Wisdom pieces from the discussion included:
- “Being the first or the ‘only one’ (person of color) in a space is not enough. Remember to make space for those who come after you.”
- “Be great but be grateful. We can all be great but be sure to spend more time reflecting so you can recognize everything you’ve accomplished even during those rough moments in your life.”
- “Be patient with yourself because accomplishments don’t happen overnight. You should work towards the process itself rather than just the end goal.”
Mentee participation in the Men of Distinction Summit extended to UMD and Montgomery College students and those representing these D.C. and Maryland high schools:
Albert Einstein High School
Arundel High School
James Hubert Blake High School
College Park Academy
Grace Brethren Christian School
High Point High School
John F. Kennedy High School
Lakeland High School
Meadowbrook High School
Our Lady of Good Counsel
Oxon Hill High School
Paint Branch High School
River Hill High School
School Without Walls
Schreiber High School
Stony Point High School
Woodrow Wilson High School
Mullins says the summit provided participants with a new perspective that could propel them to an academic experience with meaningfulness like that of Mohamed Moneib, a Maryland Smith junior majoring in finance & information systems, who helped organize the event as Smith Business Academy President.
Moneib: “We do this (summit) with a very intentional purpose, it is our mission to embolden members in our communities to challenge themselves and make it a priority to stand out in a positive way from their peers.”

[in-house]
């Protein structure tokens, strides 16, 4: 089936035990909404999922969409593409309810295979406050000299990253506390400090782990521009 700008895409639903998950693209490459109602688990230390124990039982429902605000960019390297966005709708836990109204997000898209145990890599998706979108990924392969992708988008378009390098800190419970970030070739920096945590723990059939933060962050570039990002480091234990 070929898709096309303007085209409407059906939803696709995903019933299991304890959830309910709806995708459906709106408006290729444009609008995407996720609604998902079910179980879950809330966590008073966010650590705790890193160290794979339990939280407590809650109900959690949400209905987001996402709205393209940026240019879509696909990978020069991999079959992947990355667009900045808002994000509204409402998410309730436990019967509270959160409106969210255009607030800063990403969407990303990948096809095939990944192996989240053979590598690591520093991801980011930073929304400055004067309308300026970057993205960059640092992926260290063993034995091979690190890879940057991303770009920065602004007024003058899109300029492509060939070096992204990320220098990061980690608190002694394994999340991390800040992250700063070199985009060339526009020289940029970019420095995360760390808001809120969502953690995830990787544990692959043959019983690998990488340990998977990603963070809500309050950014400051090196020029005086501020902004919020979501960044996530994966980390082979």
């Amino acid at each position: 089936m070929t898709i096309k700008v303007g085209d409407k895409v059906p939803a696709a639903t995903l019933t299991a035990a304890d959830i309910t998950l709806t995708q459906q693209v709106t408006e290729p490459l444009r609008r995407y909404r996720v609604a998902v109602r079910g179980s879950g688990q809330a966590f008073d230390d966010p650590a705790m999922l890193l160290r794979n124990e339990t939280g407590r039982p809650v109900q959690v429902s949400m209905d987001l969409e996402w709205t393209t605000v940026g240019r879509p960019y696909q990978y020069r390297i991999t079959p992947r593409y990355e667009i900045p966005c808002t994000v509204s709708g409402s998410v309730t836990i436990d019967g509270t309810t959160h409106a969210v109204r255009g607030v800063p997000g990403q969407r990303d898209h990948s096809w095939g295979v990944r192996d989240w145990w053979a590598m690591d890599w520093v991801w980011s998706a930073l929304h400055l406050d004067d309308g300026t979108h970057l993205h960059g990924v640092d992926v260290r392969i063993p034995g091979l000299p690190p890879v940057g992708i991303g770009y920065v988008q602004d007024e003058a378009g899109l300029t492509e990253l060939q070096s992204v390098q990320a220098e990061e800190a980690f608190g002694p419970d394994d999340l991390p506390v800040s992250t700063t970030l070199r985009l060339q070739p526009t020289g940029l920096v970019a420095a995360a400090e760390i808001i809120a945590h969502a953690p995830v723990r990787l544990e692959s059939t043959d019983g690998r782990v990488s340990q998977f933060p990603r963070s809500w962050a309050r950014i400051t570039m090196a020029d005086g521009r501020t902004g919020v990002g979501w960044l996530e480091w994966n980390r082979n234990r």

Feedback from academy members who participated in the summit expands on Moneib’s words:
Tejiri Ofugara, sophomore, Accounting and Finance: “One thing I took away from the conference was the concept of being patient and planting seeds. By simply networking, I could unknowingly create future opportunities.”
Adwin Paul, sophomore, Operations Management & Data Analytics and Marketing: “The most impactful thing I took away from the summit was the importance of networking, and how building your brand will take your networking to new heights.”
Marc Marshall, sophomore, Information Systems and Operations Management & Data Analytics: “One thing I took away from the conference was the importance of being confident in your present abilities. Too many times, we look towards the future and use it as a crutch to not take any type of action towards achieving those future goals right now. It is never too early to start, and it is important to not minimize our own current achievements.”